- Cabinet approves Power Ministry list to be fast-tracked for implementation
- 600 MW of coal power to be added to Norochcholai
- Two LNG plants of 300 MW each; one to be funded by India, second by ADB
- Govt. to kick off solar projects under $ 100 m grant from India
- No power projects implemented since 2015
By Uditha Jayasinghe
In an attempt to jumpstart long delayed generation plans Cabinet this week approved several power plants to be fast-tracked for implementation including two 300 MW coal power plants, while also dusting off two 300 MW LNG power plants and considering as much as $ 100 million worth of renewables.
Sri Lanka has not set up any power plants in the past five years. In 2014 the second and third stages of the Norochcholai power plant were completed, adding 570 MW to the national grid. In the subsequent year, a 60 MW plant was added but since then power plants that were listed in the Long Term Generation Plan of the Public Utilities Commission of Sri Lanka (PUCSL) were limited to paper. Repeated Cabinet approvals during the last four years failed to see any implementation on the ground with many running into controversies and cancellations.
Cabinet this week has re-examined some of the previously listed plants, including the 300 MW LNG plant that was to be built in Kerawalapitiya as a joint venture with the Ceylon Electricity Board (CEB) with funding assistance from India. This plant was initially given Cabinet approval in September 2018 as a 500 MW joint venture with Indian Company NTPC following high level discussions between Sri Lanka and India.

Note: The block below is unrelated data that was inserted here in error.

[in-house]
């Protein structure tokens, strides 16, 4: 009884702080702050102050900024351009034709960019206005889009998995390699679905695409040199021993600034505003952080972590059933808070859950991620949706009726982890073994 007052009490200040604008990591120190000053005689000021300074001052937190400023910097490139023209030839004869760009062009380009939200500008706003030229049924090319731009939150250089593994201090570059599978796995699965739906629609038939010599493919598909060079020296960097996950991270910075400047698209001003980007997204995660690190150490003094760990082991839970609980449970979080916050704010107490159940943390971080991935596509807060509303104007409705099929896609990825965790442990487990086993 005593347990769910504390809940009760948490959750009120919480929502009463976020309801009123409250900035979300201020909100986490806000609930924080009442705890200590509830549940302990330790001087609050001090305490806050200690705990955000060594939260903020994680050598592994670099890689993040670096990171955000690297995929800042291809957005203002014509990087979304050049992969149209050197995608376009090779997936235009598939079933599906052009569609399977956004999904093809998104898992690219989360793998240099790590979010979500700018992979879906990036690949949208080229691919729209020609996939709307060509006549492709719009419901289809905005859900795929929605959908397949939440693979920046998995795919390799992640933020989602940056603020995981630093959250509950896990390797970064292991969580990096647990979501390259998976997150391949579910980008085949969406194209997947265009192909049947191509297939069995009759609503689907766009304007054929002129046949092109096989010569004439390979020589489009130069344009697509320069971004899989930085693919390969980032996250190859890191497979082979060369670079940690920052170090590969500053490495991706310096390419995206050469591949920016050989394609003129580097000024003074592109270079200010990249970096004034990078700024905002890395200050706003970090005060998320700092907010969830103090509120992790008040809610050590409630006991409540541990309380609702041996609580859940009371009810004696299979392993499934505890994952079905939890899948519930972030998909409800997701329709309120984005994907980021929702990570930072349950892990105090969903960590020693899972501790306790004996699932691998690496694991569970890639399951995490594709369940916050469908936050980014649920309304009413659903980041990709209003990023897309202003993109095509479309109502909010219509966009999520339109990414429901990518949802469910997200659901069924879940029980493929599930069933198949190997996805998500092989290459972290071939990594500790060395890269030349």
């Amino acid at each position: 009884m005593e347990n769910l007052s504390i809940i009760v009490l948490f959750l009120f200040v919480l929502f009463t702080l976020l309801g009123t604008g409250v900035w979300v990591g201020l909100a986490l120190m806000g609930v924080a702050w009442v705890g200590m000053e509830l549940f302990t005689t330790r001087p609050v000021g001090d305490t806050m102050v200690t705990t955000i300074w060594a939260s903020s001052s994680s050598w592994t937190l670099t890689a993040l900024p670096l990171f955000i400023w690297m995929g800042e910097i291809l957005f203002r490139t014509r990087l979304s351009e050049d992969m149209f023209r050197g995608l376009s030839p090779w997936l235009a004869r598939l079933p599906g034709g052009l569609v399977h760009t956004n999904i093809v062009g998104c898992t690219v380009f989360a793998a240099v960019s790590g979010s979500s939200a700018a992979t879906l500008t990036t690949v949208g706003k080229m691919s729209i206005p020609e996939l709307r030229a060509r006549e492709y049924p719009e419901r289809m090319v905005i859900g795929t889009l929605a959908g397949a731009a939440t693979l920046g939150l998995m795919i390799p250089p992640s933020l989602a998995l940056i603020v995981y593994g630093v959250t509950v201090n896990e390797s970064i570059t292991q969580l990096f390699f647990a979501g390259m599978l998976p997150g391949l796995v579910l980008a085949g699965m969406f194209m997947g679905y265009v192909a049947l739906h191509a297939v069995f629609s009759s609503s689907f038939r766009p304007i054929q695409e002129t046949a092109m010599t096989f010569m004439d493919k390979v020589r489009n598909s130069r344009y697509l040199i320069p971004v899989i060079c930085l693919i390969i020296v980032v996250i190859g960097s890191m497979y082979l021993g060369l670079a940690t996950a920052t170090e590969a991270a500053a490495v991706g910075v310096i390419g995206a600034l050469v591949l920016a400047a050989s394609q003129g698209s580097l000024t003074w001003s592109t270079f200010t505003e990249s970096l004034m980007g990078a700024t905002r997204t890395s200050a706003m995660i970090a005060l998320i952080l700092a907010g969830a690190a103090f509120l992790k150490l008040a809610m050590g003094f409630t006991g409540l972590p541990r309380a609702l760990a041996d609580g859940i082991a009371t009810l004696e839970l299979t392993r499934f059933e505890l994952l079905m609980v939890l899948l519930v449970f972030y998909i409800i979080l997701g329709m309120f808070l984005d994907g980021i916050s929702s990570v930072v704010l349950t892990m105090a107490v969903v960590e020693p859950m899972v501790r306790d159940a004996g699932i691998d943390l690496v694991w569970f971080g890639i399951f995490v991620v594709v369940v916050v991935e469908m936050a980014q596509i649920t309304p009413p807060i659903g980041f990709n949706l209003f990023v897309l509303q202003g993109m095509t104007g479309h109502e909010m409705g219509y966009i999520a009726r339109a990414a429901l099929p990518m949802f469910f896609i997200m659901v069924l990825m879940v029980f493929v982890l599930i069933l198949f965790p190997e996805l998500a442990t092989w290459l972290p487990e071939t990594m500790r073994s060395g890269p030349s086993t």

The proposal submitted by Power and Energy Minister Mahinda Amaraweera also included the construction of a coal power plant unit with a capacity of 600 MW as an extension to the existing Norochcholai power plant, according to the press release given at the weekly Cabinet briefing.
However, another large coal power plant would be in contravention to an announcement this month from the President’s Office that Sri Lanka will aim for 80% renewable energy by 2030. Serious environmental concerns have also been voiced regarding coal power plants and Sri Lanka is already among the countries worst affected by climate change, experts said.
“Acceleration of the construction activities of a second LNG plant with a capacity of 300 MW was proposed in Kerawalapitiya with funds of the Asian Development Bank,” the Cabinet paper said.
In addition to two LNG power plants and the large coal power plant, the Government is also looking to accelerate the construction of hydro plants and regeneration power projects that are already under construction. Focus will also be given to the swift implementation of solar power projects that can be funded under a $ 100 million grant from the Indian Government.
Cabinet also gave approval for a separate Cabinet paper to contract installation of new equipment in thermal power plants.
The expansion of the Kelanitissa 132 kv Gas Insulated Switchgear (GIS) commenced in order to connect the 132 Busbar in the Kelanitissa grid substation with proposed gas turbines. Accordingly, the Cabinet of Ministers approved the proposal presented by the Minister of Power and Energy to award the contract of supply, installation and supervision of two 145 kv Double Busbar (GIS) and the administration, assessment and measuring contract of 145 kv Double Busbar (GIS) to Asea Brown Bovari Lanka Ltd, the original manufacturer.